of doubt, anger, and sadness.


I will never understand people who say they have never doubted God–his goodness, his plan, his existence. Or, those who have said they’ve never directed even a hint of anger toward him. Are they being honest? Is it possible as a human to not feel such emotions at some point in our faith journey?

If what they say is true, perhaps their faith is greater than mine in moments of heartache.

My heart has been hurting a great deal this week as our closest friends here in Denver lost their baby boy. Two people who love Jesus and have followed him in obedience. The past several months we had with them and their baby on the way are moments I will forever cherish and celebrate.

But now we are mourning for them in a way that is almost paralyzing. I have doubted. I have been angry. I have wept for my sweet friends. I have been asking God what good could possibly come from such a devastating loss. And what good could it do for two people who have been so faithful?

I don’t suppose to understand the fullness of their pain, nor do I assume my grief mirrors theirs. As doubtful and angry as I feel, I am mostly sad for my friends. I wish we could press rewind or wake up from this dream–this nightmare.

This is not how these things are supposed to go.

But since the reality of this situation is upon us, we must decide what to do. We must decide where we will seek strength. We must decide what we will do with our doubt, anger, and sadness. Will we sit in it? Will we surrender it to the Lord? Will we trust that these emotions do not surprise him? Do we know that he can handle the spectrum of our emotions?

Do I trust that God fully meets my friends in the depth of their pain?

I have more questions–many of which may remain unanswered on this side of heaven. They are questions of the purpose, reason, and explanation of this tragedy. They are questions that scare me because some believe they aren’t appropriate. But if these questions are wrong to ask, would God be as powerful as we claim?

For the sake of my friends, I choose to believe that God can handle these questions. I choose to believe he loves my friends. I choose to believe he loves their sweet boy. I choose to believe he sees every tear they shed and anticipates how he will care for them in the weeks and months to come. I choose to have hope. Although doubt is pounding loudly in my heart, I choose to believe with my mind that we will see God’s goodness reveal itself in this tragedy. I choose to believe, along with my friends, that the verse from which they derived their son’s name is true of him today, tomorrow, and forever.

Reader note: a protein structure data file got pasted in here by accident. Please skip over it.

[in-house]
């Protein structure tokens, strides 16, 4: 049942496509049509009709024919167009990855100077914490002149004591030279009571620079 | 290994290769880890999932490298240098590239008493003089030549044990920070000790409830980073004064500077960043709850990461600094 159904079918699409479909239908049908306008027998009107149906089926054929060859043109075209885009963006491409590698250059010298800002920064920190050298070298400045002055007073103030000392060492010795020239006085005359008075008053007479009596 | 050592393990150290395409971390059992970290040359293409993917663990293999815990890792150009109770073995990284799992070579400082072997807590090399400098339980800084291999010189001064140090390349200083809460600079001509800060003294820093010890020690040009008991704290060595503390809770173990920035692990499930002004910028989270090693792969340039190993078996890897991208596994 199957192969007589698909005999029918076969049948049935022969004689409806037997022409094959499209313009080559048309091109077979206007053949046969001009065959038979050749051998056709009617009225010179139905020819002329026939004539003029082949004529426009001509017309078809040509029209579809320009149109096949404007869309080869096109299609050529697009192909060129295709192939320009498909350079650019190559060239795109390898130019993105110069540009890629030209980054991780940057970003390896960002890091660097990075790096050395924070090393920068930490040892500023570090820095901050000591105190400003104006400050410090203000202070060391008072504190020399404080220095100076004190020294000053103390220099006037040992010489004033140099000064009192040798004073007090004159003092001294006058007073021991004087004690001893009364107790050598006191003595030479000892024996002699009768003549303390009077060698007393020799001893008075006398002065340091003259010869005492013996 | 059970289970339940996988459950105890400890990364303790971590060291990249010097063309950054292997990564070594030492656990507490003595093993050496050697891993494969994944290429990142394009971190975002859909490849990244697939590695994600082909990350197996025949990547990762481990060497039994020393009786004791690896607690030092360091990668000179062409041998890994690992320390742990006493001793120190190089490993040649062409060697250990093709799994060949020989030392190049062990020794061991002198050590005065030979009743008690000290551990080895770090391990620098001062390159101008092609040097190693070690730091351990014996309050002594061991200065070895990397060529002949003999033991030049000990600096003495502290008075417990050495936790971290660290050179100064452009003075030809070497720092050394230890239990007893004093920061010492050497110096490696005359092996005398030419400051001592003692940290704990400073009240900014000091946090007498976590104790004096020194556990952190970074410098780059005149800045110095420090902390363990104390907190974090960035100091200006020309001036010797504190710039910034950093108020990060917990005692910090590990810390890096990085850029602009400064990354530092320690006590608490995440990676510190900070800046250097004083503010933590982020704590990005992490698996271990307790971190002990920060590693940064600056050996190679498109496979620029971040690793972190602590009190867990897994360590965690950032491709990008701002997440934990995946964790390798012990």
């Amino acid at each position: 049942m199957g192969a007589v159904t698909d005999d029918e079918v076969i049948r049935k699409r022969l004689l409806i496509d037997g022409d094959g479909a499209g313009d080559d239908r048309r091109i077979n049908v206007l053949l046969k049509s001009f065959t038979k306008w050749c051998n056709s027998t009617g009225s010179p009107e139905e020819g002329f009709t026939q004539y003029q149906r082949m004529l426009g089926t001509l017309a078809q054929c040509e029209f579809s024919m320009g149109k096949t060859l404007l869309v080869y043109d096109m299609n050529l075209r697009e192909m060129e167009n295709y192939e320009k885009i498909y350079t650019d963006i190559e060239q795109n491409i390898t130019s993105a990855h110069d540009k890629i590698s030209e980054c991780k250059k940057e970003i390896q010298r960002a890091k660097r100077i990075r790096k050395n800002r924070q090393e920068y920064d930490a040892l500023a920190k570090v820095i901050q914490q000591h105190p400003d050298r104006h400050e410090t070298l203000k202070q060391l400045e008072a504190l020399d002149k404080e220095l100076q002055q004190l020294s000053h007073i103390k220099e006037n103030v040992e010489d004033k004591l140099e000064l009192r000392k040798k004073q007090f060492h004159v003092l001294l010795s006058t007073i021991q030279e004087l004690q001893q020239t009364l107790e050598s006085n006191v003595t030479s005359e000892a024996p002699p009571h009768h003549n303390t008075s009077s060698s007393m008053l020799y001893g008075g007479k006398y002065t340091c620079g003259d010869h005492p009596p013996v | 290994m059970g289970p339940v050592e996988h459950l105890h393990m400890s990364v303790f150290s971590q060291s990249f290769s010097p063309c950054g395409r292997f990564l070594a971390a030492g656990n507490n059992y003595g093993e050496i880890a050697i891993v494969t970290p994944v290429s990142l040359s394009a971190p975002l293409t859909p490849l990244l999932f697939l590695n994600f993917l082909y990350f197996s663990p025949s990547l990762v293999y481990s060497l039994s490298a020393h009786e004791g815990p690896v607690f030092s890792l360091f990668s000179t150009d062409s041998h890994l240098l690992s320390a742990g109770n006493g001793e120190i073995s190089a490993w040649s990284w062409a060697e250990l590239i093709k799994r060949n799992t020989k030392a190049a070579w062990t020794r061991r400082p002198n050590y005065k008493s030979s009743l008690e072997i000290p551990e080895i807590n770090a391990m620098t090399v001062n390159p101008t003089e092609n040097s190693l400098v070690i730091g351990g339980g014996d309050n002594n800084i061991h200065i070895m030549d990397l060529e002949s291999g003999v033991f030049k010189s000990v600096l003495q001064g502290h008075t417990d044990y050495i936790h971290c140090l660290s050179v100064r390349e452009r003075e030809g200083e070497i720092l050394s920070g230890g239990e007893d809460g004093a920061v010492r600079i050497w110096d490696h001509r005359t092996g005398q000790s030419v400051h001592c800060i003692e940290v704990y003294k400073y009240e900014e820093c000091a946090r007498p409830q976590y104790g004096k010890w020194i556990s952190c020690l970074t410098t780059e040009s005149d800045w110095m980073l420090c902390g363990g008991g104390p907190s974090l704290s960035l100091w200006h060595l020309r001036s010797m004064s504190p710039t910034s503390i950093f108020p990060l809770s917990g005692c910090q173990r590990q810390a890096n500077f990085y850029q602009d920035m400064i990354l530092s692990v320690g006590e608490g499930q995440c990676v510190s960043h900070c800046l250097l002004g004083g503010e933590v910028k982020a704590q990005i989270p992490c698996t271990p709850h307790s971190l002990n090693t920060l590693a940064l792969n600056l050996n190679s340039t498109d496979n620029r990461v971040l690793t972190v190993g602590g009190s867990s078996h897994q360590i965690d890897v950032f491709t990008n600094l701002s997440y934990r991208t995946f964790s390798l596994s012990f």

“They will be called Oaks of righteousness,
a planting of the Lord for the display of his splendor.”
Isaiah 61:3



I hope no one ever describes me as dramatic. And friends, if I am, slap my face silly. Last thing I want is to be one cat fight shy of starring on Real World: Upland…Umm, I just found the next greatest MTV show.

But I admit I need a hefty cry fairly often. The kind that makes you feel weak, tired, and like you want to put baggy sweatpants and an ugly shirt on and call it a day. Who cares if it’s 9 in the morning? You feeling me, ladies? And gents, I suppose. Ain’t no shame in bein’ the sensitive type. This week, I’ve had my fair share of those. Some sob fests were less pleasant and healing than others, but all necessary.

I.e. this morning. I have been unbelievably blessed by truth spoken over me since my last post. Between receiving a loving message from my grandma and hearing from a woman I haven’t seen in almost 3 years about God’s amazing work in her life through similar struggles, I’ve been overwhelmed with reminders of Christ’s acceptance of me and constant presence. I am truly learning that what is hidden in darkness will be revealed in the light; and when it emerges from the shadows, the enemy’s grip weakens to hardly nothing.

An incredibly beautiful friend shared the book Abba’s Child by Brennan Manning with me a few days ago; I am psyched and, admittedly, terrified to open its binding. A book that may expose even more layers of unhealed wounds and insecurities?

Tissues will be in arm’s reach. Always.

With it, she also gave me 4 pages (homegirl is awesome) of poignant Bible verses and quotes from Manning’s book to encourage this process of identity formation and being comfortable with having an intimate, exposed relationship with God. Hence, this morning’s mini-sob fest. I’d like to leave you with one of Manning’s quotes.